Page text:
of Saddam,s tightly woven Takriti Mafia into rival factions. A Shi,a revolt
in the south and a Kurdish revolt in the north invited Iran to intervene.
The integration of Iran and Iraq recreated one of the oldest imperial systems
in West Asia, this time armed with nuclear power. Pakistan, Turkey, and
Egypt joined the new union. Other Islamic states in the region had no
choice but to close ranks. The stage was set for the confrontation of two
traditional Eastern and Western empires. In the past, Greek, Roman, and
Byzantine empires had confronted the Persian, Arab, and Turkic empires.
In 2015, a United States-Israeli alliance faced a new Islamic union in
the Middle East. The nuclear war that ensued lasted only one day. December
21, 2015 resembled the Armageddon so vividly described by the three Abrahamic
religions. Its casualties were in the millions. Great cities such as Jerusalem,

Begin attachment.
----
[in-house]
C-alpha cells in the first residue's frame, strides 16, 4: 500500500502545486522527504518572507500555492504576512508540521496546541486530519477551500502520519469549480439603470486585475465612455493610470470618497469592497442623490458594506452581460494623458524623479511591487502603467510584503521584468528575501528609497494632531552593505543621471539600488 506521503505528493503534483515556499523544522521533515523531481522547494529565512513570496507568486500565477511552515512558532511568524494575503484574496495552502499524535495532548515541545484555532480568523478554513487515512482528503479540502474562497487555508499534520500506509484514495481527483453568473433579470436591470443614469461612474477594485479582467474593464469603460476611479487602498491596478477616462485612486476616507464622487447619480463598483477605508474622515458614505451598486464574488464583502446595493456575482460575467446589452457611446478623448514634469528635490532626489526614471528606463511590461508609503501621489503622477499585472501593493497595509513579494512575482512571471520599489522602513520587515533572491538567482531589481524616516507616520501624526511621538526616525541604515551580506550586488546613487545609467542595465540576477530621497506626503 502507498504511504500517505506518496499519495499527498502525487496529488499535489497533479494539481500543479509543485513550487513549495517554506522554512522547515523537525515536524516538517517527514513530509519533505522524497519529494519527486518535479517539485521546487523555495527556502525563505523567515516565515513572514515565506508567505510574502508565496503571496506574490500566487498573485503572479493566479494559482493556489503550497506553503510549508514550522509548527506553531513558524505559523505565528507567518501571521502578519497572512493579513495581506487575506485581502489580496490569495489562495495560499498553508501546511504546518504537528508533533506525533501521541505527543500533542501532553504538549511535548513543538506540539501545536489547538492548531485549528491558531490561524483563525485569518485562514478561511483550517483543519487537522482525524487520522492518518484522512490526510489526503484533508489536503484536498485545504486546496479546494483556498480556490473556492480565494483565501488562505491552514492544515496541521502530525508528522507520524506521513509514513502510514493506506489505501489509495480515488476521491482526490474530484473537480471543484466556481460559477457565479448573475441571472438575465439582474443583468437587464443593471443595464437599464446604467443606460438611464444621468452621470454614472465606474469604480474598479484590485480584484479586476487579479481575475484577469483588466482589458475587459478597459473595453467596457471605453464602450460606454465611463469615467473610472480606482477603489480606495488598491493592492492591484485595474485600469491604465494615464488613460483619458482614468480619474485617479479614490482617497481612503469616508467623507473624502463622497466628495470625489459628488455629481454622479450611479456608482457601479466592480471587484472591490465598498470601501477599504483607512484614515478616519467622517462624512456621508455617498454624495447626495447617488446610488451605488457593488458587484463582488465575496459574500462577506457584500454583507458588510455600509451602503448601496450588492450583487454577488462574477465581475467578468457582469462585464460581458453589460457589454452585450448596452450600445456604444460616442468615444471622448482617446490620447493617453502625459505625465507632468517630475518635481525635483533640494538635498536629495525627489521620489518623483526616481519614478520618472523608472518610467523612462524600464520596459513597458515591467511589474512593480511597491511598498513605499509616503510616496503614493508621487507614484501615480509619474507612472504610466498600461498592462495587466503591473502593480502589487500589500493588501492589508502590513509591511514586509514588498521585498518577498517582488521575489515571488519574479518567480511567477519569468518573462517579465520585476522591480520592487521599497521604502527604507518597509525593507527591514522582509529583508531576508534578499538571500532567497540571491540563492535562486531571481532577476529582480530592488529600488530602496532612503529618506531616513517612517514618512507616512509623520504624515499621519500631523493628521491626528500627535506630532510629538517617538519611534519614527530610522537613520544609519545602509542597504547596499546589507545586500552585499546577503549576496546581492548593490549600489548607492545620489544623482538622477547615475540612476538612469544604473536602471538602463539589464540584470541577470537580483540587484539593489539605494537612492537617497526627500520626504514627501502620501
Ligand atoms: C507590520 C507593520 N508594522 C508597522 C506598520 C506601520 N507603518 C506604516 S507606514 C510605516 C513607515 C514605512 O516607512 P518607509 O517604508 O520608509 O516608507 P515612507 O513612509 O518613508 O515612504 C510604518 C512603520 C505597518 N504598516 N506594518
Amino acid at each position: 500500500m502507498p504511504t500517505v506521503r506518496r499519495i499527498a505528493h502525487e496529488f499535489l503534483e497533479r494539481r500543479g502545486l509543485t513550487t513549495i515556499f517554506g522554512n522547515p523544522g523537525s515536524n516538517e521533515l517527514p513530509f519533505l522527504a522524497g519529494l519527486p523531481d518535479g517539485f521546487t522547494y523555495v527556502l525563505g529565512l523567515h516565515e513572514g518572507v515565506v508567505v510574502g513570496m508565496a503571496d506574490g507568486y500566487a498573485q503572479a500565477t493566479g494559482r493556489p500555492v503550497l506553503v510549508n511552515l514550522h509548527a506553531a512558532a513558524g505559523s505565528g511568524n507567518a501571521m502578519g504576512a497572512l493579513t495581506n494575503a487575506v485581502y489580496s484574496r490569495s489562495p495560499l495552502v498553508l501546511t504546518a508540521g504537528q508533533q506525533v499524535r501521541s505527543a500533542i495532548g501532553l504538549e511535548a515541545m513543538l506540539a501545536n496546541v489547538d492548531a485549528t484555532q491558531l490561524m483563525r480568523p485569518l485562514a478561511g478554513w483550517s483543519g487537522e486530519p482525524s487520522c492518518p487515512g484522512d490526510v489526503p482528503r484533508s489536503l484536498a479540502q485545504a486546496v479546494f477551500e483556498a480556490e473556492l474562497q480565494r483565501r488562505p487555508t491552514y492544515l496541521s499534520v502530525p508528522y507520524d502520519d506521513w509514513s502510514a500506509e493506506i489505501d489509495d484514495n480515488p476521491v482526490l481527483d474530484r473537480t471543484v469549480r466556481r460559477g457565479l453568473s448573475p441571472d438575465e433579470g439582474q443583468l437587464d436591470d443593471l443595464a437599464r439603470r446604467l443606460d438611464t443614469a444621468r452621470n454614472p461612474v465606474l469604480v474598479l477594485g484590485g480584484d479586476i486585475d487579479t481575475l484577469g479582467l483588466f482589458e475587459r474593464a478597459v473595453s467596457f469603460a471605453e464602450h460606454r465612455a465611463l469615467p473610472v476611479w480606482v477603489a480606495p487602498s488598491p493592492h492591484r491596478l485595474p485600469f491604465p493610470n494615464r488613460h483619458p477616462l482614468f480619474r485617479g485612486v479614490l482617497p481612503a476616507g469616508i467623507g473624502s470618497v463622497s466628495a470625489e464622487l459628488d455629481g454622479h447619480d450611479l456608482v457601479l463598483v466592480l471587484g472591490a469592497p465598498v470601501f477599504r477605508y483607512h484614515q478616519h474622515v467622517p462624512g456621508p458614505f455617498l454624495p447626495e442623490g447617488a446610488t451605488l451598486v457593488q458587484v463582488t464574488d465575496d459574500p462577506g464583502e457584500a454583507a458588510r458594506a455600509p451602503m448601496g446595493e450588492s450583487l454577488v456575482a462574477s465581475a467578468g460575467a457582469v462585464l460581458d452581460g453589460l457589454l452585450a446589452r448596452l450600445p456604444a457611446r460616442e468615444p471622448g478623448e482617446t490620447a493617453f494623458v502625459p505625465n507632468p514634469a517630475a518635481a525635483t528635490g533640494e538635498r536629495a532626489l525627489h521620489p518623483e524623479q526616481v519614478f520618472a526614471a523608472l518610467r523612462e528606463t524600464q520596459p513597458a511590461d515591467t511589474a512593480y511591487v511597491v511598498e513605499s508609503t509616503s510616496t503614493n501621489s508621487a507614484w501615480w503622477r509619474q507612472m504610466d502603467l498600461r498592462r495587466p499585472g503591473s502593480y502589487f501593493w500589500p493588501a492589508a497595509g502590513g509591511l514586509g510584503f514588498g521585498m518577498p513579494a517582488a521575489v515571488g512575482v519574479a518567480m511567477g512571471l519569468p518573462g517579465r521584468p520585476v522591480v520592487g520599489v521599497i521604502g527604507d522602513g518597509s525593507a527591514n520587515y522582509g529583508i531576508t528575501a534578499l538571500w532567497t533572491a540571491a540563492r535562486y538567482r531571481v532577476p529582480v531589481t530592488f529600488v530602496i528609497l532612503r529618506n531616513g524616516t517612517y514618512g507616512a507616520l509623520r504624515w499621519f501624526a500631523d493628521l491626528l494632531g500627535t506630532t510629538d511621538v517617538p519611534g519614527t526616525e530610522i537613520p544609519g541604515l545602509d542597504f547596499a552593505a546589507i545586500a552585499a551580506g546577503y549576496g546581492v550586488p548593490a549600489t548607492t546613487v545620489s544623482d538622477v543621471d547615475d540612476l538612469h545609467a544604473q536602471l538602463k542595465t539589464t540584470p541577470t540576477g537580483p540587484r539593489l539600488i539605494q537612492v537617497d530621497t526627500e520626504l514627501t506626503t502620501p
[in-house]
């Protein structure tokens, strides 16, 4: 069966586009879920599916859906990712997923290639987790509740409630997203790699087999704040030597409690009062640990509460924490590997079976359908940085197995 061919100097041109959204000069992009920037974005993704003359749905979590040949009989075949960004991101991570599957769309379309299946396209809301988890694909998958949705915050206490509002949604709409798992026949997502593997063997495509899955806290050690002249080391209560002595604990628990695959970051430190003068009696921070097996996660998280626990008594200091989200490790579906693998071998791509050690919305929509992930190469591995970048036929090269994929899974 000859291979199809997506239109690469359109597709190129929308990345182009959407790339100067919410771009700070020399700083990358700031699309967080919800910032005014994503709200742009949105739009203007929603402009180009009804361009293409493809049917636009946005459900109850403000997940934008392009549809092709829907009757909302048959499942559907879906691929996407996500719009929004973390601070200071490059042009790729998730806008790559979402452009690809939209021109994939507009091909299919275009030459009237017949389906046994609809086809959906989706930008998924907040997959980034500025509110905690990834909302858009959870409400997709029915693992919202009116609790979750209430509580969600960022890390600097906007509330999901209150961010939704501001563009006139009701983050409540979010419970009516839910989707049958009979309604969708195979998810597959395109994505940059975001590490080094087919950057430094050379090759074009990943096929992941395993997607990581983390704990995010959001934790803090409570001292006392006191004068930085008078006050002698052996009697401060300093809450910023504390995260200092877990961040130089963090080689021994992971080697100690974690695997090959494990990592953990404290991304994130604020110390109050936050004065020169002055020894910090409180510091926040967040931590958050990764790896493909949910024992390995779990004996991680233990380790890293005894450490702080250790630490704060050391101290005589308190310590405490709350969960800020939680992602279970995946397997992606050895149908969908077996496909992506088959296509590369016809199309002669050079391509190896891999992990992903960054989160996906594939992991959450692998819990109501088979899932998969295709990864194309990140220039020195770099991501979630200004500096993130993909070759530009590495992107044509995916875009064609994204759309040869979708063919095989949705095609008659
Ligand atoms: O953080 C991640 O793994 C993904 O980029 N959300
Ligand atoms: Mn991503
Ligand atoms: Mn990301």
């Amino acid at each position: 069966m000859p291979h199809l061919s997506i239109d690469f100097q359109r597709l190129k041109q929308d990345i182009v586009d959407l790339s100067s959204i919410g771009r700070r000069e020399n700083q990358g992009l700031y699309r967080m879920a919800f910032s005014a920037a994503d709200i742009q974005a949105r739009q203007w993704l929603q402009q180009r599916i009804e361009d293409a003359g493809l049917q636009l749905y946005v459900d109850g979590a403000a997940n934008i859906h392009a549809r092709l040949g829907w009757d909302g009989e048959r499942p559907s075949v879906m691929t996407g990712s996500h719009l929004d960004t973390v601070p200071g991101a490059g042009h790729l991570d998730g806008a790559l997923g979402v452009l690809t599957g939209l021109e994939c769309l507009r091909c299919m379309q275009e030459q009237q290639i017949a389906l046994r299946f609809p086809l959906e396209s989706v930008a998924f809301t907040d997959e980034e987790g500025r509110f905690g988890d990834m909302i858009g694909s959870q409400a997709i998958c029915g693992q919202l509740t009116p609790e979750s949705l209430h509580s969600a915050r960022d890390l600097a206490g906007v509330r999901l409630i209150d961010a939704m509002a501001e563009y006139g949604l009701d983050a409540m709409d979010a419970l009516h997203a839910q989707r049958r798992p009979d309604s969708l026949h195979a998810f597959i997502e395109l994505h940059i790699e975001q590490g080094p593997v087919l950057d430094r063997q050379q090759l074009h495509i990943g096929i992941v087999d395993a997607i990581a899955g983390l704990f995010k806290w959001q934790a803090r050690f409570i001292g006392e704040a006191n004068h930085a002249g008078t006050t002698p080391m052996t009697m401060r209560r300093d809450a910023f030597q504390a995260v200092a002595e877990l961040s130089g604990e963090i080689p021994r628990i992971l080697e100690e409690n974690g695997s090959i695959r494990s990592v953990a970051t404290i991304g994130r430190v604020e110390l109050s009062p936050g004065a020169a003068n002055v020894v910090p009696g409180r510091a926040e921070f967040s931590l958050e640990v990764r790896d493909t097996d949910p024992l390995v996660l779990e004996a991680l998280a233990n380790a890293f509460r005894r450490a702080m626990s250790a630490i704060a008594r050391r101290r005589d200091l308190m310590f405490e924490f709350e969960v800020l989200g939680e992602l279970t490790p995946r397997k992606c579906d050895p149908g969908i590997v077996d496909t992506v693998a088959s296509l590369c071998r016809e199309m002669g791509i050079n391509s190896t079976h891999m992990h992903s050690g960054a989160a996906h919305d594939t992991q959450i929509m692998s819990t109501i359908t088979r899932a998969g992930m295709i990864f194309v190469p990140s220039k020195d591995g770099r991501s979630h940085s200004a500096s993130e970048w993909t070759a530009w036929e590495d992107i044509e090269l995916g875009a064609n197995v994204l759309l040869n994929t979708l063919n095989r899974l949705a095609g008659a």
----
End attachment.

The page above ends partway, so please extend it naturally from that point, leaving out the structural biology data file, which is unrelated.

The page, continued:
Istanbul, Tehran, Baghdad, Cairo, and Isfahan were turned into ashes.
The government leaders and their regimes were thrown into the dustbin of
history. Chaos ruled. It took five years before the forces of sanity
began to prevail again.
As a result, the major powers in the Middle East began to realize that
they must mend their ways. On January 1, 2019, an international peace
conference met in Jerusalem. Women dominated the American, European, and
West Asian delegations. Peace organizations such as the Toda Institute
for Global Peace and Policy Research (Tokyo and Honolulu) and the Center
for World Dialogue (Nicosia, Cyprus) provided the hospitality. The UN
Secretary-General presided over the meeting. Instead of focusing on the
nightmares of the past, the conference focused on the future.
The net outcome of the conference was the formation of AMEN. Built on
the model of the Association of South East Asian Nations (ASEAN), AMEN brought
the warring and competitive states into a peaceful and cooperative framework.
Its membership consists of all of the Middle Eastern states. The United